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Ask Dr. Oz: Why Am I Fatter When I'm Stressed?

WebMD Feature from "Esquire" Magazine

By Mehmet C. Oz, M.D.

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Because your body thinks you're about to starve. Thousands of years ago, hunger was a caveman's primary source of anxiety. When food became scarce, his body coped with the resultant stress by releasing steroids, which were absorbed by his omentum — a fat reservoir that hangs like an apron over the stomach — and promoting fat storage. And since your body doesn't know the difference between a demanding boss and a depleted herd of mastodons, your omentum will do the same thing when it senses stress. Having some omental fat isn't a big deal. But having too much is. Measure your waist at your belly button. If that number is less than half of your height, you're in good shape. If it's more, you could be in serious trouble.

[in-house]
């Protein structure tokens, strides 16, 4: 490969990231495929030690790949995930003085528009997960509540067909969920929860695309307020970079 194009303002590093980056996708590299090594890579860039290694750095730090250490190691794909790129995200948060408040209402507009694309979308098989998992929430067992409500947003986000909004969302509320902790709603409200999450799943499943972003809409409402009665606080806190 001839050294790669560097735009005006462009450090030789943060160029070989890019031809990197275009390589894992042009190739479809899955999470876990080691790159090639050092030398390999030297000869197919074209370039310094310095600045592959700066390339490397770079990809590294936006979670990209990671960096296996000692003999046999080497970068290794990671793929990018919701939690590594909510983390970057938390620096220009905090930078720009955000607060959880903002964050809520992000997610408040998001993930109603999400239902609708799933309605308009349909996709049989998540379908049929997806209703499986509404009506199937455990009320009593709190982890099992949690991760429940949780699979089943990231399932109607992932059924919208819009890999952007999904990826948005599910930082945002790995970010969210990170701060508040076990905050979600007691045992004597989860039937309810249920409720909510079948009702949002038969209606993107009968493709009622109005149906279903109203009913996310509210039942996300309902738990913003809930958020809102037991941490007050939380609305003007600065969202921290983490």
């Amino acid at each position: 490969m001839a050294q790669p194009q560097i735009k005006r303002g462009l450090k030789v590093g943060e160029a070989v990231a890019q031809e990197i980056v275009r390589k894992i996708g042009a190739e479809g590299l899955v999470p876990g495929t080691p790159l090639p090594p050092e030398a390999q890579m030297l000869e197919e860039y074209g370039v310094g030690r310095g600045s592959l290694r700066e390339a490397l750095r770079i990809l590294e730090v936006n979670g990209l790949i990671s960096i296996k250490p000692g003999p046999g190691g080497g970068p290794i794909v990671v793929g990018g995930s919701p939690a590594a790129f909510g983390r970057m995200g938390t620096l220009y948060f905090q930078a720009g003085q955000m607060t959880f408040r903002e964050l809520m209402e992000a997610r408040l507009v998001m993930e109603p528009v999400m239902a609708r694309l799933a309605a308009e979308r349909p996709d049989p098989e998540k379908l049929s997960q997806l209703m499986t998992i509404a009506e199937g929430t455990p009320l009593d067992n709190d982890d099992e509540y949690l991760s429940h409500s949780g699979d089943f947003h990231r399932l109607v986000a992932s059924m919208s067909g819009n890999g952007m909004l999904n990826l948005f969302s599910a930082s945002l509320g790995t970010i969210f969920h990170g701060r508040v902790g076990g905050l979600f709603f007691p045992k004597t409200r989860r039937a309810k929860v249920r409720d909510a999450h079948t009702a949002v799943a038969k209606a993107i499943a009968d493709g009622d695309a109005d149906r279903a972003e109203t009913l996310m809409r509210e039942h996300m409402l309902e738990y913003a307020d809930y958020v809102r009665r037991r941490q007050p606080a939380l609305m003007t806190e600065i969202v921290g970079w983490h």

Carrying too much omental fat stresses your liver, which can cause inflammation throughout your body and lead to high cholesterol. Also, an enlarged omentum presses on the kidneys, causing high blood pressure, and blocks the activity of insulin, which leads to diabetes. The good news is that omental fat responds quickly to dieting and exercise. So be sure to replace bad fats (trans and saturated) with good ones (omega-3's).

Telling them apart is easy: Good fats, like fish oil and olive oil, are liquid at room temperature. Bad fats, like those found in lamb and Tastykakes, are solid. And instead of hitting the treadmill, try walking briskly. Your heart rate won't get as high, but you can stay active for longer, which will help you burn more calories, which means your gut may be gone in weeks.

Mehmet Oz is a heart surgeon and the coauthor of You: On a Diet (Free Press, $25).


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